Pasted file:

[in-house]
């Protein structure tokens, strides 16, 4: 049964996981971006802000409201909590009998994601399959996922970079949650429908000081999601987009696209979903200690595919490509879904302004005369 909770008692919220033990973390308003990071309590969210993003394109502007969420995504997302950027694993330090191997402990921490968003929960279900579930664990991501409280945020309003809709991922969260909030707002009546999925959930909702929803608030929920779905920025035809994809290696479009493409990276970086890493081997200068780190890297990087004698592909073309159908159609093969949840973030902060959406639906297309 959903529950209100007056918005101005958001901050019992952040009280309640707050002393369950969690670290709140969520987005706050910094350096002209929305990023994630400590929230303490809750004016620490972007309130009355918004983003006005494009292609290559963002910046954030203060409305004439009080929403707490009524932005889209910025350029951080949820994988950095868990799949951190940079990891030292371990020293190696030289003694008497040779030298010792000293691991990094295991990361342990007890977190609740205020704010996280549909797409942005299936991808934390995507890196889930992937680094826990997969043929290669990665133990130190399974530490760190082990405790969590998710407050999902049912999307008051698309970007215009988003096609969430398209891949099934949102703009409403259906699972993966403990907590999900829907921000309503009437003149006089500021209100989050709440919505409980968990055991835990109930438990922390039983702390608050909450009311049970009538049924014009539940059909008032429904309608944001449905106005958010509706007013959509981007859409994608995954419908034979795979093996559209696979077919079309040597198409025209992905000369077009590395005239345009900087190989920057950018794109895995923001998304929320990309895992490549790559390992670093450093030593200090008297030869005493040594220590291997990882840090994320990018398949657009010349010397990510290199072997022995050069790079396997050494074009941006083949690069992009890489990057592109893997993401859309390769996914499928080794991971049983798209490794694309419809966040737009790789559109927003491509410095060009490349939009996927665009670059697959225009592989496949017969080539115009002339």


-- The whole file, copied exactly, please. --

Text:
[in-house]
């Protein structure tokens, strides 16, 4: 049964996981971006802000409201909590009998994601399959996922970079949650429908000081999601987009696209979903200690595919490509879904302004005369 909770008692919220033990973390308003990071309590969210993003394109502007969420995504997302950027694993330090191997402990921490968003929960279900579930664990991501409280945020309003809709991922969260909030707002009546999925959930909702929803608030929920779905920025035809994809290696479009493409990276970086890493081997200068780190890297990087004698592909073309159908159609093969949840973030902060959406639906297309 959903529950209100007056918005101005958001901050019992952040009280309640707050002393369950969690670290709140969520987005706050910094350096002209929305990023994630400590929230303490809750004016620490972007309130009355918004983003006005494009292609290559963002910046954030203060409305004439009080929403707490009524932005889209910025350029951080949820994988950095868990799949951190940079990891030292371990020293190696030289003694008497040779030298010792000293691991990094295991990361342990007890977190609740205020704010996280549909797409942005299936991808934390995507890196889930992937680094826990997969043929290669990665133990130190399974530490760190082990405790969590998710407050999902049912999307008051698309970007215009988003096609969430398209891949099934949102703009409403259906699972993966403990907590999900829907921000309503009437003149006089500021209100989050709440919505409980968990055991835990109930438990922390039983702390608050909450009311049970009538049924014009539940059909008032429904309608944001449905106005958010509706007013959509981007859409994608995954419908034979795979093996559209696979077919079309040597198409025209992905000369077009590395005239345009900087190989920057950018794109895995923001998304929320990309895992490549790559390992670093450093030593200090008297030869005493040594220590291997990882840090994320990018398949657009010349010397990510290199072997022995050069790079396997050494074009941006083949690069992009890489990057592109893997993401859309390769996914499928080794991971049983798209490794694309419809966040737009790789559109927003491509410095060009490349939009996927665009670059697959225009592989496949017969080539115009002339």